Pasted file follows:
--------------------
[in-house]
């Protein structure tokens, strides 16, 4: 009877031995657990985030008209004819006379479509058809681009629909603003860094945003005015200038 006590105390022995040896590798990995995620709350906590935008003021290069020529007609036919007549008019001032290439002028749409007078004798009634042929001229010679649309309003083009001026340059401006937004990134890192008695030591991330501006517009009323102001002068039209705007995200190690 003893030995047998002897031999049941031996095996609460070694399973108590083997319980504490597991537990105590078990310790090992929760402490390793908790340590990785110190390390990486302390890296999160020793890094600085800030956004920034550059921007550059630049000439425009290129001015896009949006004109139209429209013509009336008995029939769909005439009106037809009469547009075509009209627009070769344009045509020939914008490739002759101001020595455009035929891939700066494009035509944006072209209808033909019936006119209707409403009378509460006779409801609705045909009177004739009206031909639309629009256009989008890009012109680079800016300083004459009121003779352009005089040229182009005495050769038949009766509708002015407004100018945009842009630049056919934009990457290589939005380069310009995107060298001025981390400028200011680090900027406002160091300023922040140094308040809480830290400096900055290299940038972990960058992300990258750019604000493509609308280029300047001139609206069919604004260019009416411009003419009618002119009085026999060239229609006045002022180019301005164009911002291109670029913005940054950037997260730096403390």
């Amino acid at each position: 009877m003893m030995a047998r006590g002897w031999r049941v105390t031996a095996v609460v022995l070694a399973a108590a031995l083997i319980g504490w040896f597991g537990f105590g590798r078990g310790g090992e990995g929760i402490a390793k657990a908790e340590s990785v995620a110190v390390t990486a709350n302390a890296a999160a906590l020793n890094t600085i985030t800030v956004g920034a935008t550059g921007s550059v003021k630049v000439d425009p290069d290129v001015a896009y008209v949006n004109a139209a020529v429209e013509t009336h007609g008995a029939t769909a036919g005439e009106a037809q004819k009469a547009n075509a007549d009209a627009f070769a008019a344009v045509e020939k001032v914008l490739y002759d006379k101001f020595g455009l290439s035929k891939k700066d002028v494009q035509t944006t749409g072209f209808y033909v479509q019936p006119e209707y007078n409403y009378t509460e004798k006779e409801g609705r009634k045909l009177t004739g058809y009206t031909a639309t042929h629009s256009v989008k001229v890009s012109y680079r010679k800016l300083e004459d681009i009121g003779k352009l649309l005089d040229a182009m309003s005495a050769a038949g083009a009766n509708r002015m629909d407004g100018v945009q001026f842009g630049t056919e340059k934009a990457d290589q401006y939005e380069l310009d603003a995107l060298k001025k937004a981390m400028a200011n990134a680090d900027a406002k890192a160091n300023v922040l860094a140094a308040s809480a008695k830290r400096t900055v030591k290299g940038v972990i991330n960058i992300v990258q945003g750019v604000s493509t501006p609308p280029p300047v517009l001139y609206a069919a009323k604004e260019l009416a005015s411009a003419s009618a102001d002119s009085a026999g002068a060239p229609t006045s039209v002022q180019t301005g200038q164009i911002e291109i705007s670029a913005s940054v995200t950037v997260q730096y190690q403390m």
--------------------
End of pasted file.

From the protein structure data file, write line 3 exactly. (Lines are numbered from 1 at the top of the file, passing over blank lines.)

């Amino acid at each position: 009877m003893m030995a047998r006590g002897w031999r049941v105390t031996a095996v609460v022995l070694a399973a108590a031995l083997i319980g504490w040896f597991g537990f105590g590798r078990g310790g090992e990995g929760i402490a390793k657990a908790e340590s990785v995620a110190v390390t990486a709350n302390a890296a999160a906590l020793n890094t600085i985030t800030v956004g920034a935008t550059g921007s550059v003021k630049v000439d425009p290069d290129v001015a896009y008209v949006n004109a139209a020529v429209e013509t009336h007609g008995a029939t769909a036919g005439e009106a037809q004819k009469a547009n075509a007549d009209a627009f070769a008019a344009v045509e020939k001032v914008l490739y002759d006379k101001f020595g455009l290439s035929k891939k700066d002028v494009q035509t944006t749409g072209f209808y033909v479509q019936p006119e209707y007078n409403y009378t509460e004798k006779e409801g609705r009634k045909l009177t004739g058809y009206t031909a639309t042929h629009s256009v989008k001229v890009s012109y680079r010679k800016l300083e004459d681009i009121g003779k352009l649309l005089d040229a182009m309003s005495a050769a038949g083009a009766n509708r002015m629909d407004g100018v945009q001026f842009g630049t056919e340059k934009a990457d290589q401006y939005e380069l310009d603003a995107l060298k001025k937004a981390m400028a200011n990134a680090d900027a406002k890192a160091n300023v922040l860094a140094a308040s809480a008695k830290r400096t900055v030591k290299g940038v972990i991330n960058i992300v990258q945003g750019v604000s493509t501006p609308p280029p300047v517009l001139y609206a069919a009323k604004e260019l009416a005015s411009a003419s009618a102001d002119s009085a026999g002068a060239p229609t006045s039209v002022q180019t301005g200038q164009i911002e291109i705007s670029a913005s940054v995200t950037v997260q730096y190690q403390m």